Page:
The Golden Gandhi Statue from America is a compilation of the early stories of Subimal Misra, an anti-establishment writer who has successfully managed to steer clear of mainstream publishers since he started writing in the 1960s. A self-professed follower of Jean-Luc Godard, Misra is heavily influenced by the montage-style of filmmaking that takes the audience from one scene to the next without any explanations. The reader is left with vivid, painstakingly accurate scenes that need to be put together to see the big picture. Although this style of writing renders each piece more intricate, readers unfamiliar with Bengali culture may find it difficult to follow the author’s train of thought while drawing their own inferences. However, as with all other works centred on oppressed humanity, each story has a certain element of universality which brings us to another impor-tant aspect of Misra’s writing: Misra writes to disturb, to ‘stab people with (his) pen’.
He gets under the skin of his characters to crack open the carapace into which we, aka the middle class, recede when faced with difficult situa-tions and uncomfortable questions. His works make for onerous reading simply because they seem to lack the leaven of lighter matters. They smack of polemical writing as he assiduously attacks the various accepted norms which have allowed poverty to thrive at the lower levels in society. To appreciate Misra’s approach, we must remember that these stories were written during the period when millions of displaced persons from Bangladesh (erstwhile East Bengal) ousted the Congress to establish a long period of CPM’s governance in Kolkata. Such glaring iniquitous scenes from those days are meant to convey something.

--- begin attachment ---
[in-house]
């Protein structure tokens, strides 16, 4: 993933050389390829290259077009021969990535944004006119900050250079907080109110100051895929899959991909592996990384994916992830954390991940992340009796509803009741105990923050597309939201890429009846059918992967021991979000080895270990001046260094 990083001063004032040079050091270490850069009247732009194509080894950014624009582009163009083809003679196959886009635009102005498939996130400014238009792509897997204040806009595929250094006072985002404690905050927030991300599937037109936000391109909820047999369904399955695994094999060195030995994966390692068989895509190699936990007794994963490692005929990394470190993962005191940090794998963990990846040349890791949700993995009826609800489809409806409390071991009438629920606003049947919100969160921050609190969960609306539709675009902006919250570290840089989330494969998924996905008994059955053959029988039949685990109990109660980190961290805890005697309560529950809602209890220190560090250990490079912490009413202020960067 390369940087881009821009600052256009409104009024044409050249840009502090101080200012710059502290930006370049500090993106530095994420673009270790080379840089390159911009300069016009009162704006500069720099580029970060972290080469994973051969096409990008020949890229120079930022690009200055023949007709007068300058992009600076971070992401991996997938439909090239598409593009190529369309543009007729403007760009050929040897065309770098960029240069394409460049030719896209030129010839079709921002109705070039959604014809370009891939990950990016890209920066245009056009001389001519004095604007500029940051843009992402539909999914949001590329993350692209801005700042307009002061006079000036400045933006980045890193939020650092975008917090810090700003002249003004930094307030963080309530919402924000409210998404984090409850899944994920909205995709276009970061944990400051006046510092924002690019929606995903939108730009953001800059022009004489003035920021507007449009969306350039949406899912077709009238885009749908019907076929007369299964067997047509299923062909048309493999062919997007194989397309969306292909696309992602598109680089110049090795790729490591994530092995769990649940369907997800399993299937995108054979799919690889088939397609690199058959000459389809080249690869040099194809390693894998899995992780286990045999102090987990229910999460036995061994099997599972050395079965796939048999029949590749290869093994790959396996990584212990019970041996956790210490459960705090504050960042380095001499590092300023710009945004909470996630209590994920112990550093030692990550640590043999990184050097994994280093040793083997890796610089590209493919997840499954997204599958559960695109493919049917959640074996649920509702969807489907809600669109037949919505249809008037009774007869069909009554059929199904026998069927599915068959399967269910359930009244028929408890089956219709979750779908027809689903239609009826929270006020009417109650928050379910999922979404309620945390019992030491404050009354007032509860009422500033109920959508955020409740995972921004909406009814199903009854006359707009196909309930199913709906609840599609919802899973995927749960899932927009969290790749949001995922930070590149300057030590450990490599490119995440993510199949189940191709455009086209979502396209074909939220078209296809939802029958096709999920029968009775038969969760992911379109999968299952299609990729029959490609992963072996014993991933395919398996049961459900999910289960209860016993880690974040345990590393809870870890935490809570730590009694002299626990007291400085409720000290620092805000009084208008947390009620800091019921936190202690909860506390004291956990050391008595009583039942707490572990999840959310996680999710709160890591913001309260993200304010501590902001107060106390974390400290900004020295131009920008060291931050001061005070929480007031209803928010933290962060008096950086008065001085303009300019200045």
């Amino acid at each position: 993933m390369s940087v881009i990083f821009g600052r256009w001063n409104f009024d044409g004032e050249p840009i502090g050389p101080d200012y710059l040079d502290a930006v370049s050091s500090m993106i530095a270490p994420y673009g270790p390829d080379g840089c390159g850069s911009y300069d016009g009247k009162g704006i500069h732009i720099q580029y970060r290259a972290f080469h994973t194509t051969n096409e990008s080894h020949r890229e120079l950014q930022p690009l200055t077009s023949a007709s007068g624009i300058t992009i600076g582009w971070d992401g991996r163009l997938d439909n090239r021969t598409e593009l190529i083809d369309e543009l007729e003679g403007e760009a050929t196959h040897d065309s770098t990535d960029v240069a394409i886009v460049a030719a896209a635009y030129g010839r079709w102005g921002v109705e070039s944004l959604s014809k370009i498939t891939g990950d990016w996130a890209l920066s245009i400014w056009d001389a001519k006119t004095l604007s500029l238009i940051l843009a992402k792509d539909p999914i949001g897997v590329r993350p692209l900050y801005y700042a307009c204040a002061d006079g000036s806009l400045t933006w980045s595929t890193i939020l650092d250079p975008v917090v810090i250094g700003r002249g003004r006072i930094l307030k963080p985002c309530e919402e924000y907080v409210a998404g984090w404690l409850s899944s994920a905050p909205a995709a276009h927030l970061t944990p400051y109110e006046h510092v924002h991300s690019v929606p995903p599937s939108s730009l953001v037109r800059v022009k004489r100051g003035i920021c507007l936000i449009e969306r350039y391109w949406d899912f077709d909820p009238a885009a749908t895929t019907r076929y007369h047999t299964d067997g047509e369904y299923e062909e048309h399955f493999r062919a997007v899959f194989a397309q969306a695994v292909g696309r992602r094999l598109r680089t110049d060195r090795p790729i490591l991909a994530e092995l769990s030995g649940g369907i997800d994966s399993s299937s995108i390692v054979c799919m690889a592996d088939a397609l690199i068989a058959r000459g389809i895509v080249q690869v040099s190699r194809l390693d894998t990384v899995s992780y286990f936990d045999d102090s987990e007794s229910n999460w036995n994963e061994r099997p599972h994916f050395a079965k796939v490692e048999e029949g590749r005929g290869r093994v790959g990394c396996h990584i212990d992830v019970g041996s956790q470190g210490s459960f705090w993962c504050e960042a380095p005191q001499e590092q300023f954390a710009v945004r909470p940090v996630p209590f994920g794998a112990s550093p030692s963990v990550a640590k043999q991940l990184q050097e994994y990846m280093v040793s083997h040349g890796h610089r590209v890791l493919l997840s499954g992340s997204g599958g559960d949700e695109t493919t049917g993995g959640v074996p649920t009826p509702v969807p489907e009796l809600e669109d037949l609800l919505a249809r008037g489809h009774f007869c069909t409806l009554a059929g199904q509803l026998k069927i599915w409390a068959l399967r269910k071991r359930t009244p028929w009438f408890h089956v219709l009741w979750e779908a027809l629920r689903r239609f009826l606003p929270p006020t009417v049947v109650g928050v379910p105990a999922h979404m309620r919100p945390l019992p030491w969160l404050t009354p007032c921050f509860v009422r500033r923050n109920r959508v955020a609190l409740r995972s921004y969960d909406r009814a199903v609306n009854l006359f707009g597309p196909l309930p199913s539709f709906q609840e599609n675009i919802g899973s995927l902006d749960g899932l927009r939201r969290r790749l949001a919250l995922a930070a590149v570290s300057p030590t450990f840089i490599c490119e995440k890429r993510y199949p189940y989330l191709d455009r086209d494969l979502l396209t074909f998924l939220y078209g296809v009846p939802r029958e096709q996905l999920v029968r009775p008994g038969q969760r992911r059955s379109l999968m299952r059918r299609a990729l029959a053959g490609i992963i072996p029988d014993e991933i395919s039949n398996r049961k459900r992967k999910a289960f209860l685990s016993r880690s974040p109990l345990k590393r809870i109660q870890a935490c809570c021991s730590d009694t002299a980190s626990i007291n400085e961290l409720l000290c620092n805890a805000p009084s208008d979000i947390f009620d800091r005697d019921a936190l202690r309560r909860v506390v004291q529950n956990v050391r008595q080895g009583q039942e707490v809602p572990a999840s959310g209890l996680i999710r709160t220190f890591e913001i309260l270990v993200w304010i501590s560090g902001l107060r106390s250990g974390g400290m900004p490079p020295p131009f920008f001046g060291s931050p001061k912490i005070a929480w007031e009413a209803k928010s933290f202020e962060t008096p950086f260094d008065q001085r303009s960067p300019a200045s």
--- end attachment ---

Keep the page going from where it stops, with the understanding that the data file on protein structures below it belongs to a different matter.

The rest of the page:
Subimal Misra, however, remains an honest writer-he depicts facts as they are. He does not take sides by either glorifying or vilifying his characters. He puts all that is held to be correct through a scanner of rationality and humanity, leaving it to the reader to piece it all together in a way they deem fit. He compels the reader to revisit events and circumstances that most individuals have trained themselves to ignore or obliterate from memory, thanks to social conditioning and the deep-rooted, animalistic survival instinct. His writings deal with a vast range of issues-oppression of weaker sections, petty crimes, delusions, commoditization and exploitation of women, etc. Though the commoditization of women is a common feature around the world, it is the added burden of poverty that makes the situation far worse in developing countries. Misra uses sex as a tool to showcase the worst side of humanity. Whatever the theme, he looks at the world from the perspective of the oppressed common man who has been denied his fundamental rights since time immemorial and now accepts everything as fate. He shares the hopelessness of the common man. His stories drip cynicism and sarcasm, negating even the possibility of the existence of positivity. Reading Misra leaves the reader chagrined and disturbed.
V. Ramaswamy’s translation manages to retain the author’s original style of writing to a large degree. The translator’s decision to retain the odd Bengali word for specific sounds has helped retain the Bengali flavour of the original works. No doubt, the translation has benefited from the fact that the translator has been closely associated with both the author and Kolkata (and its culture, politics, et al., by extension).
Subimal Misra does not write pleasurable literature. He pokes the reader in the eye, disturbing their calm and equanimity. His writing is designed to shock and arouse the strongest of sentiments in readers. Read Misra only when you are ready to question the accepted norms of ‘polite society’.